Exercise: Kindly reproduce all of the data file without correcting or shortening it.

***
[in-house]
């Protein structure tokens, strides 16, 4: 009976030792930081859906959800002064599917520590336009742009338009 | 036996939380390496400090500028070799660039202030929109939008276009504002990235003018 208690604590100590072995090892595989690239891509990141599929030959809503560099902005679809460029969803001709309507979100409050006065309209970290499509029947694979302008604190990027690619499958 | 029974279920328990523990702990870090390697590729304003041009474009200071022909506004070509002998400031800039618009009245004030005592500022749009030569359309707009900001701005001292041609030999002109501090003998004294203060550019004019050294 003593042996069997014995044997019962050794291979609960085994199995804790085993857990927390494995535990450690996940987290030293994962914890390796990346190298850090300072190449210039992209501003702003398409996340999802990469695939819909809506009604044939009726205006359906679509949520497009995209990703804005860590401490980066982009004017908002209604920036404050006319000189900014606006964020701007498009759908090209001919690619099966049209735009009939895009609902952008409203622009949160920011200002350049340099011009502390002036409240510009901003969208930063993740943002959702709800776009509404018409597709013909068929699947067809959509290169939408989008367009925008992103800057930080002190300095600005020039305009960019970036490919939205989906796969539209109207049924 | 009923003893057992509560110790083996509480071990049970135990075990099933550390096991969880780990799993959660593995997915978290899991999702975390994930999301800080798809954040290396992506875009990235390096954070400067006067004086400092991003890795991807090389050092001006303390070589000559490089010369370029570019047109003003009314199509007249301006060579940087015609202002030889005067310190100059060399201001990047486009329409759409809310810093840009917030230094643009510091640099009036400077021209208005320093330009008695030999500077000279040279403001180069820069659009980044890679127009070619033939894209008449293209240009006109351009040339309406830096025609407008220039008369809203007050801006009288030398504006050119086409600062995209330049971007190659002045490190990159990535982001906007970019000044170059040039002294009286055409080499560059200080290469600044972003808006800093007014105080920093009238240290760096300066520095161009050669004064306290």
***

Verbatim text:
[in-house]
């Protein structure tokens, strides 16, 4: 009976030792930081859906959800002064599917520590336009742009338009 | 036996939380390496400090500028070799660039202030929109939008276009504002990235003018 208690604590100590072995090892595989690239891509990141599929030959809503560099902005679809460029969803001709309507979100409050006065309209970290499509029947694979302008604190990027690619499958 | 029974279920328990523990702990870090390697590729304003041009474009200071022909506004070509002998400031800039618009009245004030005592500022749009030569359309707009900001701005001292041609030999002109501090003998004294203060550019004019050294 003593042996069997014995044997019962050794291979609960085994199995804790085993857990927390494995535990450690996940987290030293994962914890390796990346190298850090300072190449210039992209501003702003398409996340999802990469695939819909809506009604044939009726205006359906679509949520497009995209990703804005860590401490980066982009004017908002209604920036404050006319000189900014606006964020701007498009759908090209001919690619099966049209735009009939895009609902952008409203622009949160920011200002350049340099011009502390002036409240510009901003969208930063993740943002959702709800776009509404018409597709013909068929699947067809959509290169939408989008367009925008992103800057930080002190300095600005020039305009960019970036490919939205989906796969539209109207049924 | 009923003893057992509560110790083996509480071990049970135990075990099933550390096991969880780990799993959660593995997915978290899991999702975390994930999301800080798809954040290396992506875009990235390096954070400067006067004086400092991003890795991807090389050092001006303390070589000559490089010369370029570019047109003003009314199509007249301006060579940087015609202002030889005067310190100059060399201001990047486009329409759409809310810093840009917030230094643009510091640099009036400077021209208005320093330009008695030999500077000279040279403001180069820069659009980044890679127009070619033939894209008449293209240009006109351009040339309406830096025609407008220039008369809203007050801006009288030398504006050119086409600062995209330049971007190659002045490190990159990535982001906007970019000044170059040039002294009286055409080499560059200080290469600044972003808006800093007014105080920093009238240290760096300066520095161009050669004064306290």